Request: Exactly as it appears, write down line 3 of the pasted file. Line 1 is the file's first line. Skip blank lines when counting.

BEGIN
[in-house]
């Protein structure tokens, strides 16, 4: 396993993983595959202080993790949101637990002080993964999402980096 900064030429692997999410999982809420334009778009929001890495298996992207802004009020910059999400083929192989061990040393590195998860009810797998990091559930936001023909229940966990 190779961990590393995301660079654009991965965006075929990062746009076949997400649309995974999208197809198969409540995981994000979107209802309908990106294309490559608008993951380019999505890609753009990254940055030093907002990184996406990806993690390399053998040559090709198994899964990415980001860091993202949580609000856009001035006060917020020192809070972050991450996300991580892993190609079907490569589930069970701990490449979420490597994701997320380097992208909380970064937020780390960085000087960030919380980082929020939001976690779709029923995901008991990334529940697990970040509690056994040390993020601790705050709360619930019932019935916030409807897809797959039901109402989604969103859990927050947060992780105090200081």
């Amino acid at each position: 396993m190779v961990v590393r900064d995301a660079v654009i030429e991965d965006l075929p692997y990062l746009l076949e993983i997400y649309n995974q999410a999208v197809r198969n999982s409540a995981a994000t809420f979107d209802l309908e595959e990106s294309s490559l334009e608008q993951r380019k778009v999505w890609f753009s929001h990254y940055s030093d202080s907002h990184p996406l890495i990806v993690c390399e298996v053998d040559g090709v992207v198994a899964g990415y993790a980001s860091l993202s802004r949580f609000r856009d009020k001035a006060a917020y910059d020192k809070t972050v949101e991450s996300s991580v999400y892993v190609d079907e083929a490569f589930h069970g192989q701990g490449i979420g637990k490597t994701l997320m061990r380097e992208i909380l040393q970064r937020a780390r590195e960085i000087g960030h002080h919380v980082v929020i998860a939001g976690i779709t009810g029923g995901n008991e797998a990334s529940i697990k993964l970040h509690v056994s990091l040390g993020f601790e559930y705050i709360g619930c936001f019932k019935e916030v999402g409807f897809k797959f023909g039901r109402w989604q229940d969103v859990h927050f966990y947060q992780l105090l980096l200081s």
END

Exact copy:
């Amino acid at each position: 396993m190779v961990v590393r900064d995301a660079v654009i030429e991965d965006l075929p692997y990062l746009l076949e993983i997400y649309n995974q999410a999208v197809r198969n999982s409540a995981a994000t809420f979107d209802l309908e595959e990106s294309s490559l334009e608008q993951r380019k778009v999505w890609f753009s929001h990254y940055s030093d202080s907002h990184p996406l890495i990806v993690c390399e298996v053998d040559g090709v992207v198994a899964g990415y993790a980001s860091l993202s802004r949580f609000r856009d009020k001035a006060a917020y910059d020192k809070t972050v949101e991450s996300s991580v999400y892993v190609d079907e083929a490569f589930h069970g192989q701990g490449i979420g637990k490597t994701l997320m061990r380097e992208i909380l040393q970064r937020a780390r590195e960085i000087g960030h002080h919380v980082v929020i998860a939001g976690i779709t009810g029923g995901n008991e797998a990334s529940i697990k993964l970040h509690v056994s990091l040390g993020f601790e559930y705050i709360g619930c936001f019932k019935e916030v999402g409807f897809k797959f023909g039901r109402w989604q229940d969103v859990h927050f966990y947060q992780l105090l980096l200081s």